Jonah Matranga @ Urban Arts Gallery 05.12 with The Precinct

Posted May 14, 2014 in
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Carly and Morgan Fetzer are The Precinct. Photo: Cat Palmer
There seems to be two types of artists in the world. There are artists who are dedicated to the advancement of their particular craft and spend their time becoming masters in their given field, and then there are those passion-based artists who find all art interesting and treat its pursuits like a series of discoveries. Both types are needed for the general advancement of visual arts culture but on this lazy Monday evening I was glad to be around the passionate ones. The Urban Arts Gallery hosts a series of local events along with being one the most fantastically creative haunts in downtown Salt Lake City. Cat Palmer (Curator and Director of the gallery) was on hand for the evening and graciously offered her splendid photography skills to this event and also this lowly SLUG staffer’s article.

The 30 to 50-ish people in attendance were gathered before one of the most persistent and consistent acoustic troubadours in our time—Jonah Matranga. Whether you know it or not, Matranga has probably touched some portion of your life. While he never pursued fame in the music world, Matranga dedicated himself to the lore of music and has produced a daunting body of work over the last 20 years. From Deftones to Fort Minor, Matranga has gotten his hands on a little bit of everything, but on this particular evening, he was going acoustic to show off his new fan supported album, Me and You are Two.

The opening band, The Precinct, was composed of the cutest couple this side of the Mason-Dixon, complete with loving stares and a beautiful child in attendance. Their songs played like stories that scaled the entire spectrum of human emotion. If you aren’t a fan of chipper emotion, they also sung a clever tune about waiting to die. At one point in the performance, their little boy even came up and started dancing. I remember thinking to myself, “Kitten’s ain’t got shit on this kid.” The crowd swayed along, and I bobbed because my dad got me hooked on fine finger pickin’ music some time ago. After the show, The Precinct welcomed everyone to hang out and displayed their grateful enthusiasm for the next performer.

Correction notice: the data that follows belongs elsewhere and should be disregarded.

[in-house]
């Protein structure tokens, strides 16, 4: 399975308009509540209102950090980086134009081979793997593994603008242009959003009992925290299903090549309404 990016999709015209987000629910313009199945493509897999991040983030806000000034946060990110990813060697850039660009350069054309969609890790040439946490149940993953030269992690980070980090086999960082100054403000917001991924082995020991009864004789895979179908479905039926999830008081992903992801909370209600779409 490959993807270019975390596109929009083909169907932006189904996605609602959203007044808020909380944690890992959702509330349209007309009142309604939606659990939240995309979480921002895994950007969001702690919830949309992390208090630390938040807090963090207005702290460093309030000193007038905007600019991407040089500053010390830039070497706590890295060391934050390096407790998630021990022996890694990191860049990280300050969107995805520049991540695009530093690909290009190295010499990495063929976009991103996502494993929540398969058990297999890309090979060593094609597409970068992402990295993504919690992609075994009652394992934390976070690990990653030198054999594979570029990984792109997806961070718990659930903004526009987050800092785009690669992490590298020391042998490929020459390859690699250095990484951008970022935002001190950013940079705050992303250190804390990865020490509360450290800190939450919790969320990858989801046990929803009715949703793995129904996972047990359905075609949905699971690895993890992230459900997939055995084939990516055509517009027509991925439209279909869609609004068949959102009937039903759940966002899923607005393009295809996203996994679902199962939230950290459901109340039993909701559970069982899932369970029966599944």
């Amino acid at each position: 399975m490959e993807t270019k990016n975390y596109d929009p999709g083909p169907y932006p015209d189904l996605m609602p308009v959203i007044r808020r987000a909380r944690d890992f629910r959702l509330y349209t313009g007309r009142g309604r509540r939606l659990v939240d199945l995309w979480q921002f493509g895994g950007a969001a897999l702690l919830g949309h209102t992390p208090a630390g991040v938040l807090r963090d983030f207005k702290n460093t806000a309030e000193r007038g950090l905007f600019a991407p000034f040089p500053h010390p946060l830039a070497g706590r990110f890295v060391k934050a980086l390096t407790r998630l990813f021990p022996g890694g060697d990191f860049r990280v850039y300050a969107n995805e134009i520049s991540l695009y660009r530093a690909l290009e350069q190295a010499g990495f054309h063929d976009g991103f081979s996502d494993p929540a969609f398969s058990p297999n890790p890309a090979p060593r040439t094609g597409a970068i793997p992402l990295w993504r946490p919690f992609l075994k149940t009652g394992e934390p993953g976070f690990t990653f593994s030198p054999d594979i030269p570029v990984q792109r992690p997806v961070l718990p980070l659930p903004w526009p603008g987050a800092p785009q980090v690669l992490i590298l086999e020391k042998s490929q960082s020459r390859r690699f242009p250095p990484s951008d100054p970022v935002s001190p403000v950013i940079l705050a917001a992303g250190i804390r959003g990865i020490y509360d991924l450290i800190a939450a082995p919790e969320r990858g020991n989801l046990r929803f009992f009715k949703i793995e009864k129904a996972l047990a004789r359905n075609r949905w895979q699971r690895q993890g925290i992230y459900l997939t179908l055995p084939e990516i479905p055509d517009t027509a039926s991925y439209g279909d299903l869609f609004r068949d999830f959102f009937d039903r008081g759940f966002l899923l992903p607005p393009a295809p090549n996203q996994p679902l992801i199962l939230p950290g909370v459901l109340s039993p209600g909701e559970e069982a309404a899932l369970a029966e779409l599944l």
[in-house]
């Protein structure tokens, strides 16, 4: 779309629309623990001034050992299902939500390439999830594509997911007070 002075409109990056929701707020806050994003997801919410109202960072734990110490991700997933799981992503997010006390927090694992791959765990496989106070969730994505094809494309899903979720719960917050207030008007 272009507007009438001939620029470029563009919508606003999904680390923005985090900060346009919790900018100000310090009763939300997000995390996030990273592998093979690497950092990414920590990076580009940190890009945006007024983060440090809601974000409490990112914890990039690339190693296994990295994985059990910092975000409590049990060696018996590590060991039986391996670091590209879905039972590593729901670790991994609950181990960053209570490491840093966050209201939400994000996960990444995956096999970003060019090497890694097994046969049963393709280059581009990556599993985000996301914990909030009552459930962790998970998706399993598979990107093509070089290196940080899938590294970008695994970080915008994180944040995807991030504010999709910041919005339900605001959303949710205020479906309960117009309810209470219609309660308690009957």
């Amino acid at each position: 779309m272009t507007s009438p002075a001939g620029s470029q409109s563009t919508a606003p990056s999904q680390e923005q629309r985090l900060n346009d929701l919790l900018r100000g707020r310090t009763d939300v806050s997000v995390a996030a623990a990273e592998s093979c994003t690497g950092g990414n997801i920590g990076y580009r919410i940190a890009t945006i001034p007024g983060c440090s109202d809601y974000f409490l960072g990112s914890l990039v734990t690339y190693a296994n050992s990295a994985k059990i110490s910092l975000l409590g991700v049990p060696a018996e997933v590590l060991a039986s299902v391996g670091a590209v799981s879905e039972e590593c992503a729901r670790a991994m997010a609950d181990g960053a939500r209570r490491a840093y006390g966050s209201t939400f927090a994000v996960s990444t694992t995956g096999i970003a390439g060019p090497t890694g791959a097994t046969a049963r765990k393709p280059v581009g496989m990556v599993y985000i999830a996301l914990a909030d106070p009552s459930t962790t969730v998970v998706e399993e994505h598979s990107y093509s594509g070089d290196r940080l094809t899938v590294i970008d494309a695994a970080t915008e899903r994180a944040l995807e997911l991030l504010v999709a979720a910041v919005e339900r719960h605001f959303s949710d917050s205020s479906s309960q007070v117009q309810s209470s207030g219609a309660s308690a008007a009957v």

The first thing you notice about Jonah Matranga is that this man posseses ungodly amounts of energy. The energy and passion that goes into each song is like sipping Red Bull with a splash of speed-balling (or power-balling, if you’re dangerous). I can’t tell you how wonderful it was to hear an acoustic set that wasn’t sad. There were soft, progressive songs that built into rocking wails, but none of the Scrubs-generation, sappy acoustic mayonnaise that plagued an entire decade. These songs were hopeful and really illuminated an artist who loves what he’s doing. A musician’s job, generally, is to bring out a song, but on rare circumstance, a song can bring a musician out. This is the case with Matranga. He explained that the set list wasn’t entirely composed of songs he picked but each did its job when it came to displaying his range. There were punk undertones and pop sensibilities that added a catchiness you don’t usually get in the acoustic world of melody.

Throughout the evening, when I wasn’t competing with Cat Palmer over who could get the sexiest picture, I even sang along to Matranga’s tunes. This was only tragic for those in range, but, honestly, what’s a tune if you can’t hum along? The crowd was made up of dedicated fans, and I was encouraged to hear how many of them knew the songs. Matranga acknowledged the crowd and was very appreciative of their support. He offered the incredible merchandise policy of “paying what you can,” and genuinely meant it. For unintentional emphasis, a cardboard box filled with ones sat unguarded on the merchandise table.

This is what I love about my job. I get to meet real artists—dedicated and passionate individuals who remind you that everything doesn’t have to be pretty or profitable to be enjoyed. One of art’s most fundamental principles is the presentation of hope. This exists even in dark holes and random tragedies the same way it does on shady beaches. The sense of family and community was the feeling I walked away with that night. I left a room full of artists who the next day woke up to jobs other than art. Smiles were the only things I could see on everyone’s faces—maybe even a few hugs. Such hope comes from a true passion. Thank you, Jonah Matranga, for sharing yours with us.

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